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Current legislation protects employees against discrimination on the basis of one or more of nine “protected characteristics”. These are:

  • Age
  • Disability
  • Gender Reassignment
  • Marriage and Civil Partnership
  • Pregnancy and maternity
  • Race
  • Religion and belief
  • Sex
  • Sexual orientation

 

Types of Discrimination

There are various types of discrimination and other unlawful conduct that apply to most (and in some cases all) of the protected characteristics:

Direct Discrimination - Occurs when a person treats another less favourably than they treat or would treat others because of a protected characteristic.

Example: At a job interview, an applicant mentions she has a same sex partner. Although she is the most qualified candidate, the employer decides not to offer her the job. This decision treats her less favourably than the successful candidate, who is a heterosexual woman. If the less favourable treatment of the unsuccessful applicant is because of her sexual orientation, this would amount to direct discrimination.

Indirect Discrimination - May occur when an employer applies an apparently neutral provision, criterion or practice which puts workers sharing a protected characteristic at a particular disadvantage. 

Example: A factory owner announces that from next month staff cannot wear their hair in dreadlocks, even if the locks are tied back. This is an example of a policy that has not yet been implemented, but which still amounts to a provision, criterion or practice. The decision to introduce the policy could be indirectly discriminatory because of religion or belief, as it puts the employer’s Rastafarian workers at a particular disadvantage. The employer must show that the provision, criterion or practice can be objectively justified.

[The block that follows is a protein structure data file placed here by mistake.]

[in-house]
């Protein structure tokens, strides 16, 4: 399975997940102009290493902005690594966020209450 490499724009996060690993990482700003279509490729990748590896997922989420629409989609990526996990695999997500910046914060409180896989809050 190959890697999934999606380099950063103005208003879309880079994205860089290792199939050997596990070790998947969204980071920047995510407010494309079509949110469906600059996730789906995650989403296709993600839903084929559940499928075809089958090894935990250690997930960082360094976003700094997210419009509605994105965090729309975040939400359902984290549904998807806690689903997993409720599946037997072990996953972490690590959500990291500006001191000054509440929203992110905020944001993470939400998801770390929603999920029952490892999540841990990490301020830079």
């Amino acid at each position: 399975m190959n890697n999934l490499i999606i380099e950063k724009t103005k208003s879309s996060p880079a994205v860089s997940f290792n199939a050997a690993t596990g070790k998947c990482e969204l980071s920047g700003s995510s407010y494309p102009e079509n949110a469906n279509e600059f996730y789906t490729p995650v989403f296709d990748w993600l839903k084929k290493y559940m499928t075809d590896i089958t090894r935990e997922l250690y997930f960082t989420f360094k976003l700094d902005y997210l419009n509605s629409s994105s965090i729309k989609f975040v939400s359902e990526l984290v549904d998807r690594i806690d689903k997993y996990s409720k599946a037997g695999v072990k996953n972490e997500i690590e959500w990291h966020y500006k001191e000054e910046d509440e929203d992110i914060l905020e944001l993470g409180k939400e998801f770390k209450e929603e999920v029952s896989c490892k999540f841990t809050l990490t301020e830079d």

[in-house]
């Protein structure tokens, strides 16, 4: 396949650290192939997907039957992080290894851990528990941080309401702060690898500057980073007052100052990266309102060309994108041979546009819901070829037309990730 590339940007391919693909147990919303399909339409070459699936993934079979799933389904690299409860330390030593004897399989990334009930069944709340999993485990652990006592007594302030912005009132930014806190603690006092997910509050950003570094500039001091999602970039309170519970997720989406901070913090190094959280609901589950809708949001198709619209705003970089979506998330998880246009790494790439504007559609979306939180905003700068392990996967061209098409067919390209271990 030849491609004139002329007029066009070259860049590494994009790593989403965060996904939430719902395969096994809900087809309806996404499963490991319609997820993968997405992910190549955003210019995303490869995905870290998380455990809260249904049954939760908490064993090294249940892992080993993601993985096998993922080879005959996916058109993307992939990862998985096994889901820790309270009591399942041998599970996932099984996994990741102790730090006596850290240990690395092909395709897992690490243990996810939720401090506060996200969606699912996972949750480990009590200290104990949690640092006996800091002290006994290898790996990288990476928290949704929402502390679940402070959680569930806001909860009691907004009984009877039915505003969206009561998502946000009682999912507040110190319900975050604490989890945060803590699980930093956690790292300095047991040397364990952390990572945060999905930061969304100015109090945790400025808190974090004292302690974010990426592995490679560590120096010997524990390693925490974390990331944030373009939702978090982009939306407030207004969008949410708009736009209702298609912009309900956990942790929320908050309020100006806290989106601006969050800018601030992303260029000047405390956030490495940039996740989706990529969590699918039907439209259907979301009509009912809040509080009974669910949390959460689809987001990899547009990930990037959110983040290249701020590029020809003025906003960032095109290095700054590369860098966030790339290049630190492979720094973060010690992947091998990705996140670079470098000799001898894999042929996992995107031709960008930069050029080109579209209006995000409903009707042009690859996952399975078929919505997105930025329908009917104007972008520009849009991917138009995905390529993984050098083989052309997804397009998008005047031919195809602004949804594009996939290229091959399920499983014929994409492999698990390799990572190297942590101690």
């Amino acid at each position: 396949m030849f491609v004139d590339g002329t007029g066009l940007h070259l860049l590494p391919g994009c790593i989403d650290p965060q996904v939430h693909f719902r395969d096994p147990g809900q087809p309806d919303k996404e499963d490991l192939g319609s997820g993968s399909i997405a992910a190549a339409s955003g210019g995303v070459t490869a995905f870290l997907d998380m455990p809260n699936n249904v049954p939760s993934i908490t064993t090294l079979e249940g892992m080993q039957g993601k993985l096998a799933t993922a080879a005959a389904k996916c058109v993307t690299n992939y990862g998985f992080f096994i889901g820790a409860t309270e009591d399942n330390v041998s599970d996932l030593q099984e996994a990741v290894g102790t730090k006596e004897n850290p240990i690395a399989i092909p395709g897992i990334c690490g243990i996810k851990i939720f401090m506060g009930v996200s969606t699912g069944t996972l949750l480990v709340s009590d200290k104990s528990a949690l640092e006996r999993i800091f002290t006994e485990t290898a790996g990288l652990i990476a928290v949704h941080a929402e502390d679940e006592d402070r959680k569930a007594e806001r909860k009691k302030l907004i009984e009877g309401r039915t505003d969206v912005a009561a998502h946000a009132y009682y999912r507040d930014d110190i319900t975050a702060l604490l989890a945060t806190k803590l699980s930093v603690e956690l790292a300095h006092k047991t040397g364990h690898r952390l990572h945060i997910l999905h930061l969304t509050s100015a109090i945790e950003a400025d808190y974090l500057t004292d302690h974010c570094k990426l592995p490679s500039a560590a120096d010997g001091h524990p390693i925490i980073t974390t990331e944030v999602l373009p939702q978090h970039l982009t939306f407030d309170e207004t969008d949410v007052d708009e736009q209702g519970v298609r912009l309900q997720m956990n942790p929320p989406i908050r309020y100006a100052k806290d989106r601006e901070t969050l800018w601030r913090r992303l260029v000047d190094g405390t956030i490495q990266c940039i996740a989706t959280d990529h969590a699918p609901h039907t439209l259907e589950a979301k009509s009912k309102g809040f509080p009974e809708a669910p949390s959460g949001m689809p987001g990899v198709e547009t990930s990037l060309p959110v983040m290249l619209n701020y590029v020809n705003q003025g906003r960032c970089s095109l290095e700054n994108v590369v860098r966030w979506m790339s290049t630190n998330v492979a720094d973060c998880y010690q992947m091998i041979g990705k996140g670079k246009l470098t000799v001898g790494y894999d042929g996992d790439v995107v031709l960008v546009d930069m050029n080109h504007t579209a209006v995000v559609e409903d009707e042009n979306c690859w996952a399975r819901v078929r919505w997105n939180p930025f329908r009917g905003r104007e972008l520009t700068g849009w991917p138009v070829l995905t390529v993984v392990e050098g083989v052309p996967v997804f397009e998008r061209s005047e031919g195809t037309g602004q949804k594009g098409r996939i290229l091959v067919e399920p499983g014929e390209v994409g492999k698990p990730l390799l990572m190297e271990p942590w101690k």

Harassment - Occurs when a person engages in unwanted conduct which is related to a relevant protected characteristic and which has the purpose or the effect of:

      • violating the worker’s dignity; or
      • creating an intimidating, hostile, degrading, humiliating or offensive environment for that worker.

Example: If a worker with a hearing impairment is verbally abused because he wears a hearing aid, this could amount to harassment related to disability.

Victimisation - It is victimisation for an employer to subject a worker to a detriment because the worker has done a 'protected act' or because the employer believes that the worker has done or may do a protected act in the future.

Example: A non-disabled worker gives evidence on behalf of a disabled colleague at an employment tribunal hearing where disability discrimination is claimed. If the non-disabled worker is subsequently refused a promotion because of that action, they would have suffered victimisation in contravention of the Act.

Instructing, Causing, Inducing and Helping Discrimination - It is unlawful to instruct someone to discriminate against, harass or victimise another person because of a protected characteristic or to instruct a person to help another person to do an unlawful act. Such an instruction would be unlawful even if it is not acted on.